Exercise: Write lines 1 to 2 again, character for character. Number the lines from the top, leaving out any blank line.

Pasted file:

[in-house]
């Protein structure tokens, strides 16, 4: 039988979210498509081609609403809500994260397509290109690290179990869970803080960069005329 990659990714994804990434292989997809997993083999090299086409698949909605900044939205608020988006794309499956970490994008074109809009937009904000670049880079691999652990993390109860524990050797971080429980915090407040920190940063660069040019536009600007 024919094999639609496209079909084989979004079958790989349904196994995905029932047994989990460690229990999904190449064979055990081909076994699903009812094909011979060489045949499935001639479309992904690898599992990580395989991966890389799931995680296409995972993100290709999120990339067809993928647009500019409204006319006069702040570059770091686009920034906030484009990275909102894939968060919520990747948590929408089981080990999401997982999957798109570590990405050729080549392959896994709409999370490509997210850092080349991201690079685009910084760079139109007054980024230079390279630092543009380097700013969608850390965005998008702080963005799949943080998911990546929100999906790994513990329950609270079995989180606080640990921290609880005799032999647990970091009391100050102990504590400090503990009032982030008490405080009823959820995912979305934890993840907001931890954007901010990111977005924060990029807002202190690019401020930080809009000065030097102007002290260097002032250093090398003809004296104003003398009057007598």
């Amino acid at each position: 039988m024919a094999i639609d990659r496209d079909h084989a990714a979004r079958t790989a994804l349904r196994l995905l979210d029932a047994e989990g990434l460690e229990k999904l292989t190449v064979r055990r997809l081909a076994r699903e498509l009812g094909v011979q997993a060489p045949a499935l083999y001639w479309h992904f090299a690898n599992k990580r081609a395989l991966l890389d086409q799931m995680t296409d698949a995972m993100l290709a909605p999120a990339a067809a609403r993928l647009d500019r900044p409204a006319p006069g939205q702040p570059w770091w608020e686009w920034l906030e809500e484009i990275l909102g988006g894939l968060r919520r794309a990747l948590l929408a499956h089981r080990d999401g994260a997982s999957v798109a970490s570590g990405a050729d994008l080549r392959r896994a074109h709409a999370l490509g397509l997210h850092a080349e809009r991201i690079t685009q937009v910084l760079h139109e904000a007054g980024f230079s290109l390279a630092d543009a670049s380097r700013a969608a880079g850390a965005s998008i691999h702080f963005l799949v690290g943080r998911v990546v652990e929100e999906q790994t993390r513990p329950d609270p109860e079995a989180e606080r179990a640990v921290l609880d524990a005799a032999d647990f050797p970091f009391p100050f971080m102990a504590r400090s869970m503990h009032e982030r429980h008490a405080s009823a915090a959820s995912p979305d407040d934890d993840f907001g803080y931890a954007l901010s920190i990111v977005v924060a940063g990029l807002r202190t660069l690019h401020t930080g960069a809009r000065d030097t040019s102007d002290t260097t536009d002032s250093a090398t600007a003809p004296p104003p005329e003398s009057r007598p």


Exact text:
[in-house]
């Protein structure tokens, strides 16, 4: 039988979210498509081609609403809500994260397509290109690290179990869970803080960069005329 990659990714994804990434292989997809997993083999090299086409698949909605900044939205608020988006794309499956970490994008074109809009937009904000670049880079691999652990993390109860524990050797971080429980915090407040920190940063660069040019536009600007 024919094999639609496209079909084989979004079958790989349904196994995905029932047994989990460690229990999904190449064979055990081909076994699903009812094909011979060489045949499935001639479309992904690898599992990580395989991966890389799931995680296409995972993100290709999120990339067809993928647009500019409204006319006069702040570059770091686009920034906030484009990275909102894939968060919520990747948590929408089981080990999401997982999957798109570590990405050729080549392959896994709409999370490509997210850092080349991201690079685009910084760079139109007054980024230079390279630092543009380097700013969608850390965005998008702080963005799949943080998911990546929100999906790994513990329950609270079995989180606080640990921290609880005799032999647990970091009391100050102990504590400090503990009032982030008490405080009823959820995912979305934890993840907001931890954007901010990111977005924060990029807002202190690019401020930080809009000065030097102007002290260097002032250093090398003809004296104003003398009057007598």